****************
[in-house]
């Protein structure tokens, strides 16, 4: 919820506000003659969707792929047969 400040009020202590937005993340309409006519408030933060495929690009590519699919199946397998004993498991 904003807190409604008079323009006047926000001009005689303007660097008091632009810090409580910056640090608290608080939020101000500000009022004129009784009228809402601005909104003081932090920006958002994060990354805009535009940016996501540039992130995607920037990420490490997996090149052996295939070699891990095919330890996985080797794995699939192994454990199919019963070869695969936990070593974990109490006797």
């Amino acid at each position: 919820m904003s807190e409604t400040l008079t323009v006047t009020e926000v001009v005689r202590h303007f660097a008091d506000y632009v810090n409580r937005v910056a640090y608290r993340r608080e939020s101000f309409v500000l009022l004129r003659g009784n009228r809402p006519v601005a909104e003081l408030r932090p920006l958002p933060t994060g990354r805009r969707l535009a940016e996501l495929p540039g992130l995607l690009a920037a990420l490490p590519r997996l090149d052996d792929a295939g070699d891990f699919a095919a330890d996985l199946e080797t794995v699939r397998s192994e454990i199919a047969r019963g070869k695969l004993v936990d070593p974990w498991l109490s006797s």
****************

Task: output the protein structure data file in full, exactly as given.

[in-house]
């Protein structure tokens, strides 16, 4: 919820506000003659969707792929047969 400040009020202590937005993340309409006519408030933060495929690009590519699919199946397998004993498991 904003807190409604008079323009006047926000001009005689303007660097008091632009810090409580910056640090608290608080939020101000500000009022004129009784009228809402601005909104003081932090920006958002994060990354805009535009940016996501540039992130995607920037990420490490997996090149052996295939070699891990095919330890996985080797794995699939192994454990199919019963070869695969936990070593974990109490006797």
């Amino acid at each position: 919820m904003s807190e409604t400040l008079t323009v006047t009020e926000v001009v005689r202590h303007f660097a008091d506000y632009v810090n409580r937005v910056a640090y608290r993340r608080e939020s101000f309409v500000l009022l004129r003659g009784n009228r809402p006519v601005a909104e003081l408030r932090p920006l958002p933060t994060g990354r805009r969707l535009a940016e996501l495929p540039g992130l995607l690009a920037a990420l490490p590519r997996l090149d052996d792929a295939g070699d891990f699919a095919a330890d996985l199946e080797t794995v699939r397998s192994e454990i199919a047969r019963g070869k695969l004993v936990d070593p974990w498991l109490s006797s």